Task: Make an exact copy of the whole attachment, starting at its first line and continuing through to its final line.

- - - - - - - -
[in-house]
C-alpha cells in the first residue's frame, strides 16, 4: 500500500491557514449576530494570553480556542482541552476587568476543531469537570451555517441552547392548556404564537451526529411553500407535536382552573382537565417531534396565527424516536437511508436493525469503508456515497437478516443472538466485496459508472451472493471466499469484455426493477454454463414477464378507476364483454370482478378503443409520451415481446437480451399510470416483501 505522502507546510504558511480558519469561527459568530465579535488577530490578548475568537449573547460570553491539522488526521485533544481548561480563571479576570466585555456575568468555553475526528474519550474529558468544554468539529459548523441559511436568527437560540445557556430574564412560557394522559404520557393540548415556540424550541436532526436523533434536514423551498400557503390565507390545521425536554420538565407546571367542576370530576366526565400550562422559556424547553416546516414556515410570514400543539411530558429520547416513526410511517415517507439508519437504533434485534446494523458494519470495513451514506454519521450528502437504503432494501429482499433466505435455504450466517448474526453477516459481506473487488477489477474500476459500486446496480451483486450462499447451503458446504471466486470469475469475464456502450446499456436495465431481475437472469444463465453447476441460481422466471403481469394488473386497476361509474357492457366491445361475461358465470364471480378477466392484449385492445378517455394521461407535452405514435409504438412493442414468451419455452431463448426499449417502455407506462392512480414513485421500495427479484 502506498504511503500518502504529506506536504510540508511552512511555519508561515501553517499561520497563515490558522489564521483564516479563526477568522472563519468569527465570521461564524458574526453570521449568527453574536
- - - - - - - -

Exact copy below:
[in-house]
C-alpha cells in the first residue's frame, strides 16, 4: 500500500491557514449576530494570553480556542482541552476587568476543531469537570451555517441552547392548556404564537451526529411553500407535536382552573382537565417531534396565527424516536437511508436493525469503508456515497437478516443472538466485496459508472451472493471466499469484455426493477454454463414477464378507476364483454370482478378503443409520451415481446437480451399510470416483501 505522502507546510504558511480558519469561527459568530465579535488577530490578548475568537449573547460570553491539522488526521485533544481548561480563571479576570466585555456575568468555553475526528474519550474529558468544554468539529459548523441559511436568527437560540445557556430574564412560557394522559404520557393540548415556540424550541436532526436523533434536514423551498400557503390565507390545521425536554420538565407546571367542576370530576366526565400550562422559556424547553416546516414556515410570514400543539411530558429520547416513526410511517415517507439508519437504533434485534446494523458494519470495513451514506454519521450528502437504503432494501429482499433466505435455504450466517448474526453477516459481506473487488477489477474500476459500486446496480451483486450462499447451503458446504471466486470469475469475464456502450446499456436495465431481475437472469444463465453447476441460481422466471403481469394488473386497476361509474357492457366491445361475461358465470364471480378477466392484449385492445378517455394521461407535452405514435409504438412493442414468451419455452431463448426499449417502455407506462392512480414513485421500495427479484 502506498504511503500518502504529506506536504510540508511552512511555519508561515501553517499561520497563515490558522489564521483564516479563526477568522472563519468569527465570521461564524458574526453570521449568527453574536